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Comment Re: What? (Score 1) 325

Of course there are circumstances where it wouldn't work.

But there are circumstances where it would as well. E.g. there are plenty of niche papers cited on wikipedia. Unless there are sufficient knowledgeable people editing that page who are intimate with the relevant papers, then it is likely to go by unnoticed. As you would know, there are examples of purposeful misedits going by unnoticed for years on wikipedia.

Comment Re:What? (Score 1) 325

You replied to an explanation.

Academic - primary research papers are considered "original research".
Wikipedia - facts, allegations, and ideas for which no reliable published source exists are considered "original research".

The academic definition is basically all primary research. The wikipedia definition only encompasses a small subset of research which doesn't belong to a reliable source. They define different things and AFAIK one (the academic definition) existed well before the other.

Comment Re:What? (Score 1) 325

An "appeal to authority" requires that the person not be an authority on the subject.

If he and the other enthusiasts are authorities on Sunbeam Tigers then it is not an appeal to authority. I suggest that if they felt strongly enough to attempt a factorial edit in regards to Sunbeam Tigers, then they are very likely authorities on the topic.

The question is, under what circumstances do you get to decide whether or not the person has authority.

Nice guide here: http://www.nizkor.org/features...

(note - I'm arguing from prior knowledge of this fallacy, but I did look up the guide to post a link for others to read more)

Comment Re: What? (Score 1) 325

The amount of paywalled information is also higher now in 2015 than it was in 2003.

Restricting information so that the general public can't verify it's veracity without paying money makes those references useless to a very large amount of people.

You could even game a paywall system.

E.g. make an edit with a reference to a fake article behind a paywalled site that you setup. Make the subscription cost to the site very expensive. Will anyone but a very motivated, wealthy individual, with a lot of time on their hands, pay and investigate the paywalled article? Done carefully enough it may be possible to avoid detection for quite a while.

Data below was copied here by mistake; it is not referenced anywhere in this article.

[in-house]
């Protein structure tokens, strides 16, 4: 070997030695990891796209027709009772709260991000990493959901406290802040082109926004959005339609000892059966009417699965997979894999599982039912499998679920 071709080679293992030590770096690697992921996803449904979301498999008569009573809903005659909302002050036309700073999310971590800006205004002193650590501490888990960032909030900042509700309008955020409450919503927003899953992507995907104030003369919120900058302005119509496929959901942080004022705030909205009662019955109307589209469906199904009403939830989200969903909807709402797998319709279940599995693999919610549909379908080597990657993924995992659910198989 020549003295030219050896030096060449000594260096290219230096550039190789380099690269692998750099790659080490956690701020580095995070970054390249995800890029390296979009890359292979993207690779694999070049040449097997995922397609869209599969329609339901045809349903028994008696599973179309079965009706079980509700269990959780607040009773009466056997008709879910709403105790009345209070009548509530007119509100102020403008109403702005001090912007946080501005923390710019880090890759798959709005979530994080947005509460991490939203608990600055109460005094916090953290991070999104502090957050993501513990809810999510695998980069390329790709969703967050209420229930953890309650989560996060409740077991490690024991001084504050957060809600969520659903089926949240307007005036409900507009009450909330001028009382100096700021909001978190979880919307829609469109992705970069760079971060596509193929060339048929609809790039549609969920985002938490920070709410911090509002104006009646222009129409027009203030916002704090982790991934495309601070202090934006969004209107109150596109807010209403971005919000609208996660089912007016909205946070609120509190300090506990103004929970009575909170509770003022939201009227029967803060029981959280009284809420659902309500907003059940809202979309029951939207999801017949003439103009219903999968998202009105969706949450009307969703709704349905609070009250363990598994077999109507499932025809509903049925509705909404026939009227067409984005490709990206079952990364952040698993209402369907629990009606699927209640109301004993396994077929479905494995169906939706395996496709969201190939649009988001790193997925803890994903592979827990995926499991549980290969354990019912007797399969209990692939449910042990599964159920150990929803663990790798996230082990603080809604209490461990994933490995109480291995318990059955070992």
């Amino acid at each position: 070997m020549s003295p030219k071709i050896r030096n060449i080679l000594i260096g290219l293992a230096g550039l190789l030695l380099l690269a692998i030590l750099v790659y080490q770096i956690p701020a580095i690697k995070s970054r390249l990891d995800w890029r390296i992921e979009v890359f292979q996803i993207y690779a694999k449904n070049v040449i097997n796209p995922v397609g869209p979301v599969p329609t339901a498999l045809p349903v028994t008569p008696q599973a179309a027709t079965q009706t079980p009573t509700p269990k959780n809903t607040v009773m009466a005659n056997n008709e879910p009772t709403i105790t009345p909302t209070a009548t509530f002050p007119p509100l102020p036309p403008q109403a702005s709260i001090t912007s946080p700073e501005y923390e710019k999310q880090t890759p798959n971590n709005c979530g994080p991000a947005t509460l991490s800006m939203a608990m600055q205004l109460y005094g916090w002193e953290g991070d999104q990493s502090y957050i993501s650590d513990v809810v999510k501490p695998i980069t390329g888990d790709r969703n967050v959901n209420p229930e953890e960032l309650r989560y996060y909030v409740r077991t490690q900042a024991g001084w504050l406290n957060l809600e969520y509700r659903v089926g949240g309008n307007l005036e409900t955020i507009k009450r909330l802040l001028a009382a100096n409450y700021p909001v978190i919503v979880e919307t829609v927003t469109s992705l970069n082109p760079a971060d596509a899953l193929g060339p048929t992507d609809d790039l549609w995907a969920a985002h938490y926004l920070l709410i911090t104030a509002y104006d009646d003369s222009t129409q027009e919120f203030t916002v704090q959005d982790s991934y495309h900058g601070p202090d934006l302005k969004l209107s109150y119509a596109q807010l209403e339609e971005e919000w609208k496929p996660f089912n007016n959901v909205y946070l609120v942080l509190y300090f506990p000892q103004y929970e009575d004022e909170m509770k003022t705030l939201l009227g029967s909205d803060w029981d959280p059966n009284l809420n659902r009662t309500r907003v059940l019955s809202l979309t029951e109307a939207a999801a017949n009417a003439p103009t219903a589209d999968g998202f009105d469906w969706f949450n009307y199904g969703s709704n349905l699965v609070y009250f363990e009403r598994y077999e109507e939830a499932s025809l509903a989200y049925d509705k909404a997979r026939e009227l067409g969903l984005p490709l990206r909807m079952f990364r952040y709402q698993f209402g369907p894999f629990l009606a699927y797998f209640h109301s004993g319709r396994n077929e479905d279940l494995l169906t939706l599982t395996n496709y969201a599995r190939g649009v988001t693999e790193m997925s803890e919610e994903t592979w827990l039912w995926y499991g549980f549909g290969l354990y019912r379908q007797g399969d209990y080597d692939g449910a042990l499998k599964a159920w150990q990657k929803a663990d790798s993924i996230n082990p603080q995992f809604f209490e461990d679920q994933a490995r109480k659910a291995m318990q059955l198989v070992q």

Comment Re:What? (Score 1) 325

Wikipedia's attempt to redefine the term original research doesn't help.

Research articles, or primary articles are based on original research. I.e. someone makes a hypothesis, tests it, and writes it up. Furthermore the person who designed and performed the test is the paper author.

It's telling that Wikipedia even has to qualify the definition as their own interpretation: 'The phrase "original research" (OR) is used on Wikipedia to refer to material—such as facts, allegations, and ideas—for which no reliable, published sources exist.' (italics mine)

Comment Re: Colour me suspicious (Score 3, Informative) 143

It only works on phones that meet the specified criteria:

"smartphones that have their WiFi connection open, and then, employing a diverse arsenal of security vulnerabilities, gain root permission on devices"

I.e. they must have an open wifi connection and they must have an unpatched security vulnerability.

This automatically excludes millions of older phones of various brands that don't have wifi, any phone with wifi disabled, and any phone with encrypted wifi.

And if the phone is fully patched for known exploits, they need a zero day attack.

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